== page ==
ONE man was killed and 24 people were injured last night when two

passenger trains crashed after heavy rain caused a landslip on a remote

Cumbrian line.

The collision happened at about 7pm in torrential rain and gusting

winds on the Carlisle to Settle line at Aisgill, just south of Kirkby


Railtrack said the accident involved the 1626 Carlisle to Leeds train,

which was heading south but was forced to turn back at Blea Moor, by the

Ribblehorn viaduct, because of severe flooding.

The train was heading north and was a mile north of Aisgill summit

when it struck a landslip on the track and was derailed. It was then

struck by the 1745 Carlisle to Leeds service travelling south.

The accident prompted a full-scale emergency operation and about 10

ambulances were summoned from Cumbria and Yorkshire. But most of the

injured were eventually taken by a train to hospitals in Carlisle

because of poor road conditions.

An official of Cumbria Police later said it had been confirmed that

the man who died was a British Rail employee, but not a train driver.

In addition to the death there had been the two train drivers, who

were seiously injured, and 22 ''walking wounded''.

A Fire Service spokesman said one of the train drivers was trapped in

the wreckage and had to be cut free by firefighters.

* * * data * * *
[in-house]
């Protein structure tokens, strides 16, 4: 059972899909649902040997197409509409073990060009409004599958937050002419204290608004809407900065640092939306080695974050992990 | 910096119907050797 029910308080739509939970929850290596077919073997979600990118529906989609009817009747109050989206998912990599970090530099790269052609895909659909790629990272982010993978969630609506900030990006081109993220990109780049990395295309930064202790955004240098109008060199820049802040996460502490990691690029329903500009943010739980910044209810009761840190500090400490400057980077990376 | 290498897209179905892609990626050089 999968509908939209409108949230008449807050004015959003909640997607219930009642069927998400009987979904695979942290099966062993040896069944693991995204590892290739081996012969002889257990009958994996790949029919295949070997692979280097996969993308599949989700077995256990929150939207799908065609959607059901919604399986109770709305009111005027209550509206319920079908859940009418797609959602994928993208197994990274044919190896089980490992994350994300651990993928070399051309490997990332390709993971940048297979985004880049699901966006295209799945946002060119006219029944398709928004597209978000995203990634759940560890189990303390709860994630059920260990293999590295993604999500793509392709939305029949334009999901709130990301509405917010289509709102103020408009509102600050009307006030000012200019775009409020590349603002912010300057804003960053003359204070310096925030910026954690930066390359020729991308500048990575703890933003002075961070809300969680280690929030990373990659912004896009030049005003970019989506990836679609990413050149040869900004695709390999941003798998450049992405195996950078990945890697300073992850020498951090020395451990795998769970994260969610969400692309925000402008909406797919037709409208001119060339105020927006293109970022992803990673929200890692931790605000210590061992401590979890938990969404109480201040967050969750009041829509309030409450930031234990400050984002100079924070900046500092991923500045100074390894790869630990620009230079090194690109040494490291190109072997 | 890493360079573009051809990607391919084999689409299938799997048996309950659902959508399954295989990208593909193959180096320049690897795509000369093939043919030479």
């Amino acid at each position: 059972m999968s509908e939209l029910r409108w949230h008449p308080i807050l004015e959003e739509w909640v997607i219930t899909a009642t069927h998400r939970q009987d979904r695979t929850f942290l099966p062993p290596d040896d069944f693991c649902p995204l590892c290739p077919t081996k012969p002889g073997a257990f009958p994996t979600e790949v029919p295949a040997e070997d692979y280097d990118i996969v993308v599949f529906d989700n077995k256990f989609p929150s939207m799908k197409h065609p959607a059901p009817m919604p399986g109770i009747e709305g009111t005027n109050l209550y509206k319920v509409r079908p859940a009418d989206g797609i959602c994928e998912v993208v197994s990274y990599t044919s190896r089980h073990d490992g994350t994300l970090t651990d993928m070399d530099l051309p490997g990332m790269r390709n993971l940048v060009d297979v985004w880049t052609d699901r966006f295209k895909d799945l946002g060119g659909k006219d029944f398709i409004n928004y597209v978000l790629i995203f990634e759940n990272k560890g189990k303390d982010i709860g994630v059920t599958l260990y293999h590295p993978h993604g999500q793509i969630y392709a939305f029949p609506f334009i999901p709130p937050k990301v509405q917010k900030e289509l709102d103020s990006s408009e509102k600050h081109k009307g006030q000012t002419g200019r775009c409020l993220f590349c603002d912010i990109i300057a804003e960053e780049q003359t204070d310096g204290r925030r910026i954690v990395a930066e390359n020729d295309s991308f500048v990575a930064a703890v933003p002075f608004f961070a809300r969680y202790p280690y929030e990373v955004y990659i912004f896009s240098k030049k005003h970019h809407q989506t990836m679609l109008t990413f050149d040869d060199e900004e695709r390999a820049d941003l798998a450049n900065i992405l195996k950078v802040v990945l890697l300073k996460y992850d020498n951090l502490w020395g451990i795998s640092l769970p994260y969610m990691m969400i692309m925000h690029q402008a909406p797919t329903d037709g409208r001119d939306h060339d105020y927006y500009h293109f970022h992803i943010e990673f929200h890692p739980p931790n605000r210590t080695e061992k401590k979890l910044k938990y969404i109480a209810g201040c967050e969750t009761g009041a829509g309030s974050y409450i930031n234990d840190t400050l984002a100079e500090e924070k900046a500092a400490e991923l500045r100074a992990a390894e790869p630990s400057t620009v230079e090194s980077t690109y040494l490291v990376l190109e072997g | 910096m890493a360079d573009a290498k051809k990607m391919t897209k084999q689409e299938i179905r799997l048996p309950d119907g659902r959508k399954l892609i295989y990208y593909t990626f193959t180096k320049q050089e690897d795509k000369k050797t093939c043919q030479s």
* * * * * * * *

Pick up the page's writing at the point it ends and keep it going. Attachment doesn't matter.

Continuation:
He said the crash happened a considerable distance from the road and

men and equipment had to go on foot to the scene. Mountain rescue teams

were also involved.

''Because of the remoteness of the site, the injured are being

transported by a special train sent down the line from Carlisle and

taken back to Carlisle to Cumberland Infirmary in Carlisle,'' he said.

''Most of the firefighters involved in tonight's operation have been

dealing with flooding incidents throughout the day. They will have

earned their rest tonight.''

Assistant divisional fire officer Steve Wilkes, describing the scene

which greeted his firefighting team, said: ''It was pitch black, raining

very heavily, and the ground was flooded on the fell side.

''The weather conditions were atrocious -- we struggled to get to the

incident because of the floods and there was fog on the top as well.

''The two trains were quite badly damaged and completely derailed. All

the passenger compartments had concertina'd and come off the line, and

it had obviously been a fairly heavy impact. Part of the track was

involved with a landslide.

''There were two drivers who were seriously injured. We freed one

using our cutting equipment and hydraulic gear and gave first aid.

''Mountain rescue teams were mobilised to bring the injured drivers

down the fellside as they were too seriously injured to be taken to

hospital on the special train.

''The passengers had minor injuries and most were fairly calm. One or

two were in shock and there was one with a little baby. They were

treated by paramedics at the scene.''

He said farmers loaned the rescue teams three-wheeled motor bikes with

trailers which were used to shuttle equipment up and down the fell, and

also provided refreshments for the casualties.

''Accessibility of the railway line was the major problem for

everyone, with it being on such a high fell and in such bad

conditions,'' added Mr Wilkes.

Police asked worried relatives seeking information about passengers to

contact 01768 217400.